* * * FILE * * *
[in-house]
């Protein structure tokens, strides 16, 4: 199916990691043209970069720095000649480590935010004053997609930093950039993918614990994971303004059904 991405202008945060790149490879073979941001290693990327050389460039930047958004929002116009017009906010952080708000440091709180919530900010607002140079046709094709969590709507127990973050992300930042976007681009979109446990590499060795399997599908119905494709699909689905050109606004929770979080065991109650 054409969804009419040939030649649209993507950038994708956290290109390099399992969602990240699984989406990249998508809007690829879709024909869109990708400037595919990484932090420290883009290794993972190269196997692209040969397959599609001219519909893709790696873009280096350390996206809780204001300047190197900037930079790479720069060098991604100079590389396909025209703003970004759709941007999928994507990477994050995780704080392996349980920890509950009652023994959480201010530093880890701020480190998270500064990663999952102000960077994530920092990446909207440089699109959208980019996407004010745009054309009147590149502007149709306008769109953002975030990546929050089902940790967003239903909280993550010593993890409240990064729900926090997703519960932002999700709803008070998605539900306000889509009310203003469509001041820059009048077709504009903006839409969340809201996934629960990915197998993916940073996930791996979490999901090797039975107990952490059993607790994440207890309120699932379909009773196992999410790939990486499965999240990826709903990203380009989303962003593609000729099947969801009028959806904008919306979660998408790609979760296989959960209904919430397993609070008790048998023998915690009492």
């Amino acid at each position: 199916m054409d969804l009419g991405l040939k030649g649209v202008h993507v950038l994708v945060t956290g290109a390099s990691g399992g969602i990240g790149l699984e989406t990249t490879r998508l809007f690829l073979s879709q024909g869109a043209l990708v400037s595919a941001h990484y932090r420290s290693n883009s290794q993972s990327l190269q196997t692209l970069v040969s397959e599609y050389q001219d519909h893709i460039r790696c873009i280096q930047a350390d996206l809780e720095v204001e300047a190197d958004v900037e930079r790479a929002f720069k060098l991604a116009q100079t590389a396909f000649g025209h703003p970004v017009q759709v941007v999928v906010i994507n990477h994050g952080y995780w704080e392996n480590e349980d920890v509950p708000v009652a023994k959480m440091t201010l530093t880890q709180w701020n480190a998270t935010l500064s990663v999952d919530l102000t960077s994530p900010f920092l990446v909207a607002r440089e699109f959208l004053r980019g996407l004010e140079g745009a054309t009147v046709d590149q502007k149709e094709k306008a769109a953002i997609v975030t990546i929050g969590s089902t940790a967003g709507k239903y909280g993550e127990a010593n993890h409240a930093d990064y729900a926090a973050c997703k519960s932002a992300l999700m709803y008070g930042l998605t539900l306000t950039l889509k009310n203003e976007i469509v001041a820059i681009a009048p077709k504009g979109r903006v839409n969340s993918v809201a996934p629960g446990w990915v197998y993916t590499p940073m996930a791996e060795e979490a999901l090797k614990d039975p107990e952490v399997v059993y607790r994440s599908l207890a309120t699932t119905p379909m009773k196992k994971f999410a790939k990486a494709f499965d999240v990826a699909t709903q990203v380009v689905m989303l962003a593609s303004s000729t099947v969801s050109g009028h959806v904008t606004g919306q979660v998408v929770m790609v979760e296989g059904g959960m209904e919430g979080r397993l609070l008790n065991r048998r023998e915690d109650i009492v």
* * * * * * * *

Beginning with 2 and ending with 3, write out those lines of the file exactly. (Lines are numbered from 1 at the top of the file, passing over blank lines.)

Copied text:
């Protein structure tokens, strides 16, 4: 199916990691043209970069720095000649480590935010004053997609930093950039993918614990994971303004059904 991405202008945060790149490879073979941001290693990327050389460039930047958004929002116009017009906010952080708000440091709180919530900010607002140079046709094709969590709507127990973050992300930042976007681009979109446990590499060795399997599908119905494709699909689905050109606004929770979080065991109650 054409969804009419040939030649649209993507950038994708956290290109390099399992969602990240699984989406990249998508809007690829879709024909869109990708400037595919990484932090420290883009290794993972190269196997692209040969397959599609001219519909893709790696873009280096350390996206809780204001300047190197900037930079790479720069060098991604100079590389396909025209703003970004759709941007999928994507990477994050995780704080392996349980920890509950009652023994959480201010530093880890701020480190998270500064990663999952102000960077994530920092990446909207440089699109959208980019996407004010745009054309009147590149502007149709306008769109953002975030990546929050089902940790967003239903909280993550010593993890409240990064729900926090997703519960932002999700709803008070998605539900306000889509009310203003469509001041820059009048077709504009903006839409969340809201996934629960990915197998993916940073996930791996979490999901090797039975107990952490059993607790994440207890309120699932379909009773196992999410790939990486499965999240990826709903990203380009989303962003593609000729099947969801009028959806904008919306979660998408790609979760296989959960209904919430397993609070008790048998023998915690009492």
């Amino acid at each position: 199916m054409d969804l009419g991405l040939k030649g649209v202008h993507v950038l994708v945060t956290g290109a390099s990691g399992g969602i990240g790149l699984e989406t990249t490879r998508l809007f690829l073979s879709q024909g869109a043209l990708v400037s595919a941001h990484y932090r420290s290693n883009s290794q993972s990327l190269q196997t692209l970069v040969s397959e599609y050389q001219d519909h893709i460039r790696c873009i280096q930047a350390d996206l809780e720095v204001e300047a190197d958004v900037e930079r790479a929002f720069k060098l991604a116009q100079t590389a396909f000649g025209h703003p970004v017009q759709v941007v999928v906010i994507n990477h994050g952080y995780w704080e392996n480590e349980d920890v509950p708000v009652a023994k959480m440091t201010l530093t880890q709180w701020n480190a998270t935010l500064s990663v999952d919530l102000t960077s994530p900010f920092l990446v909207a607002r440089e699109f959208l004053r980019g996407l004010e140079g745009a054309t009147v046709d590149q502007k149709e094709k306008a769109a953002i997609v975030t990546i929050g969590s089902t940790a967003g709507k239903y909280g993550e127990a010593n993890h409240a930093d990064y729900a926090a973050c997703k519960s932002a992300l999700m709803y008070g930042l998605t539900l306000t950039l889509k009310n203003e976007i469509v001041a820059i681009a009048p077709k504009g979109r903006v839409n969340s993918v809201a996934p629960g446990w990915v197998y993916t590499p940073m996930a791996e060795e979490a999901l090797k614990d039975p107990e952490v399997v059993y607790r994440s599908l207890a309120t699932t119905p379909m009773k196992k994971f999410a790939k990486a494709f499965d999240v990826a699909t709903q990203v380009v689905m989303l962003a593609s303004s000729t099947v969801s050109g009028h959806v904008t606004g919306q979660v998408v929770m790609v979760e296989g059904g959960m209904e919430g979080r397993l609070l008790n065991r048998r023998e915690d109650i009492v």